Tuesday, September 27, 2016

Walker's "student loan reform" is nothing new, and nowhere near enough

As a 40-something who is still paying off the student loans from my graduate school, I read with interest Governor Walker’s media event at the UW Credit Union's corporate offices in Madison today. At the event, Walker announced a “new” plan designed to help Wisconsinites repay their student debt, and here's how it would work.
UW Credit Union has for the past three years offered members the option to refinance student loans, President and CEO Paul Kundert said. But the credit union's services were only open to students and alumni of the University of Wisconsin System.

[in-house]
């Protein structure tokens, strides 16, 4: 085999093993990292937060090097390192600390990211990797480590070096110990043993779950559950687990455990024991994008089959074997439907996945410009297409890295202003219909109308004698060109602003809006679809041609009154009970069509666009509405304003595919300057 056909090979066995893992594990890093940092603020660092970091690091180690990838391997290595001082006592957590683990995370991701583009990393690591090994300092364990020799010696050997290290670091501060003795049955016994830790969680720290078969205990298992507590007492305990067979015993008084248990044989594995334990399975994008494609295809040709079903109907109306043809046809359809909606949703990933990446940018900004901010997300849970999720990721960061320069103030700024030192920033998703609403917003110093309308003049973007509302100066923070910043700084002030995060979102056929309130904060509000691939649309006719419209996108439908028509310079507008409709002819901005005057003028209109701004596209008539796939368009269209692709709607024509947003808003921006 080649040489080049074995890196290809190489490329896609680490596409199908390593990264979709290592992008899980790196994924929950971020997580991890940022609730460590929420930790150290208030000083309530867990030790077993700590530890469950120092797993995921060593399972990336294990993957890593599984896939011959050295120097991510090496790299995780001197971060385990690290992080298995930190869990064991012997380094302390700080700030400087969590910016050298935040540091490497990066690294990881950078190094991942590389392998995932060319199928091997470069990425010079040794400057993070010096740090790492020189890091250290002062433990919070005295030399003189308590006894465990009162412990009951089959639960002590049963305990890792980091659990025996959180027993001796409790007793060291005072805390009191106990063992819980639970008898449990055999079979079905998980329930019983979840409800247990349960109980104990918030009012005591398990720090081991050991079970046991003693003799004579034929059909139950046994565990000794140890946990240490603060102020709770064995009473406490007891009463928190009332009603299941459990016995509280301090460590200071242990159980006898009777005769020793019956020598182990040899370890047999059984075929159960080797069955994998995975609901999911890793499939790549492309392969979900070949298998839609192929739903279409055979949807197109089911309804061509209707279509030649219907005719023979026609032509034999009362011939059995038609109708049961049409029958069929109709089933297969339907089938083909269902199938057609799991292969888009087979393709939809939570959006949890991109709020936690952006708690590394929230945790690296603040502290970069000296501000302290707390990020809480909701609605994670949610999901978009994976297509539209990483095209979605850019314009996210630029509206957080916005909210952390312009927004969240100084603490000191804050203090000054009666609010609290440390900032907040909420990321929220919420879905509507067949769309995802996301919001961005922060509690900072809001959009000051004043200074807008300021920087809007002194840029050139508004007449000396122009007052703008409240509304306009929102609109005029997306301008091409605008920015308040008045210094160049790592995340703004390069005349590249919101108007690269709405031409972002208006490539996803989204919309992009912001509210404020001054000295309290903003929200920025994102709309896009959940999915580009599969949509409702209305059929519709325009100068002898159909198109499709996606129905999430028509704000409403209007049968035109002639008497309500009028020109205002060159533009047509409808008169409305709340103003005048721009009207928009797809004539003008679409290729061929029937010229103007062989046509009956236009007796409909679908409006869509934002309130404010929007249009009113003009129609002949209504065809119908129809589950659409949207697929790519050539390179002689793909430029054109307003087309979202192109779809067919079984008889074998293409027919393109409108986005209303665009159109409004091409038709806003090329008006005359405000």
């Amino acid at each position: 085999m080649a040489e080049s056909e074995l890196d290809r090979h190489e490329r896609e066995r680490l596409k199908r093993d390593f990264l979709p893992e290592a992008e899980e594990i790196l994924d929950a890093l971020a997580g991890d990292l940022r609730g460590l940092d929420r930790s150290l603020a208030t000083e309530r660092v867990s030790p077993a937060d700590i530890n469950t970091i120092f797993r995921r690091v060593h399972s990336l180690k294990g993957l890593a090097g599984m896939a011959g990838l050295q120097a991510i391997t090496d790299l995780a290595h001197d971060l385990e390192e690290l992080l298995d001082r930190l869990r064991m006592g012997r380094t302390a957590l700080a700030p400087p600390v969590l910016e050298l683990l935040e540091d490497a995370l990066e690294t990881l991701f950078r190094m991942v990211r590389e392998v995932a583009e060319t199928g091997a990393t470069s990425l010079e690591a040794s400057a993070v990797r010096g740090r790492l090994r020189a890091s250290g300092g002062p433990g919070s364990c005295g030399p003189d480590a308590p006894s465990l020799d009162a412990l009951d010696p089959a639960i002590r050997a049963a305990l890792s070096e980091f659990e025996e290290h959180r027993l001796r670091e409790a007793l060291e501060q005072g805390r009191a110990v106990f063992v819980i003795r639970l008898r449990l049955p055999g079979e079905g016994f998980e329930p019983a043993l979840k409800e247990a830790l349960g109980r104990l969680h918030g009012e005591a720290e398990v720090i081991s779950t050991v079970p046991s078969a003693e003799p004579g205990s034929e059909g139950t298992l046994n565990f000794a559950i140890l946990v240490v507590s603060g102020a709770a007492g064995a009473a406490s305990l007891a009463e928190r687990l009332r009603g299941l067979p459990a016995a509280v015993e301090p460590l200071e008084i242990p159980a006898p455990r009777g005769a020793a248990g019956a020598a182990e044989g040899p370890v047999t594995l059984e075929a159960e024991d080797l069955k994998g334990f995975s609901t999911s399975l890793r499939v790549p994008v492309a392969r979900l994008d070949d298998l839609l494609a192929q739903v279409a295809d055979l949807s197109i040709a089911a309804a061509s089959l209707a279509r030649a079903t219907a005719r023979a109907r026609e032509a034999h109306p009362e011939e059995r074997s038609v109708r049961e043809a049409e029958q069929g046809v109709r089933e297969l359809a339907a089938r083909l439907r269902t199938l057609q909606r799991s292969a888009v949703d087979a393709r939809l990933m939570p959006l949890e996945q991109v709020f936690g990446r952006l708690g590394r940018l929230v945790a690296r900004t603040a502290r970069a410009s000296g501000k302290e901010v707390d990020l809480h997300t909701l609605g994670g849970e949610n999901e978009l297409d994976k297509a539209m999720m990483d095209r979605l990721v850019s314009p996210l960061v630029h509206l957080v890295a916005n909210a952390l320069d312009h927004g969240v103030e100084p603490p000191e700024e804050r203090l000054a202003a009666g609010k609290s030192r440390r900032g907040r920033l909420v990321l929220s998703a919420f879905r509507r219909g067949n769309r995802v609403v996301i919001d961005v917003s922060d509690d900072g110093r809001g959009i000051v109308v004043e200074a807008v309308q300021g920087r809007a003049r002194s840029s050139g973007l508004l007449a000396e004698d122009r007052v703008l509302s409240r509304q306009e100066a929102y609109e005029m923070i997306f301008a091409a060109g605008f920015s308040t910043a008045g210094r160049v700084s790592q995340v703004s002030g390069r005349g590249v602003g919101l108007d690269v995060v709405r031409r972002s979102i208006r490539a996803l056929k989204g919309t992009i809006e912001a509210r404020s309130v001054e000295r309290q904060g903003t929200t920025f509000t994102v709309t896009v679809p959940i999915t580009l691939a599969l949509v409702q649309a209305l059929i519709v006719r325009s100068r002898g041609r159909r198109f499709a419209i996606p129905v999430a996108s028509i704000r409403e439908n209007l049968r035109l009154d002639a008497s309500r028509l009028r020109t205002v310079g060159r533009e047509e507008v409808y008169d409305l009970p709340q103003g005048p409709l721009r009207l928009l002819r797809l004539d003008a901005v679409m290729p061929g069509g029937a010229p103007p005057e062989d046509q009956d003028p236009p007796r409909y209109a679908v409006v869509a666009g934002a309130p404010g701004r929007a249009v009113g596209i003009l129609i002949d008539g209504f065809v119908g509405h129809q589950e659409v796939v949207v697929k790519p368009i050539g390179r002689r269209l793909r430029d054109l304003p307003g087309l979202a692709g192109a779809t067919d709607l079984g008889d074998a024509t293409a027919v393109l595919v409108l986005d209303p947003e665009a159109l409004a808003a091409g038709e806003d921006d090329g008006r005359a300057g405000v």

Officials announced Tuesday that they have expanded eligibility to all Wisconsin residents who have attended an accredited college or university anywhere in the United States or abroad. State regulators approved the change earlier this month.

“This offers a tremendous opportunity for students, not only to get student loan financing, but particularly for those looking to consolidate or refinance that," Walker said.

Democratic lawmakers have proposed a more dramatic change to address the issue -- a state authority that would handle student loan refinancing -- which they say would lower many borrowers' monthly payments. Walker has opposed the idea, and it has gone nowhere in a Legislature controlled by Republicans.
Well that sounds great on the surface, as having more places available to refinance student loans and lessen payments and interest rates is a good outcome, and if we can take steps toward that, then I’ll take it.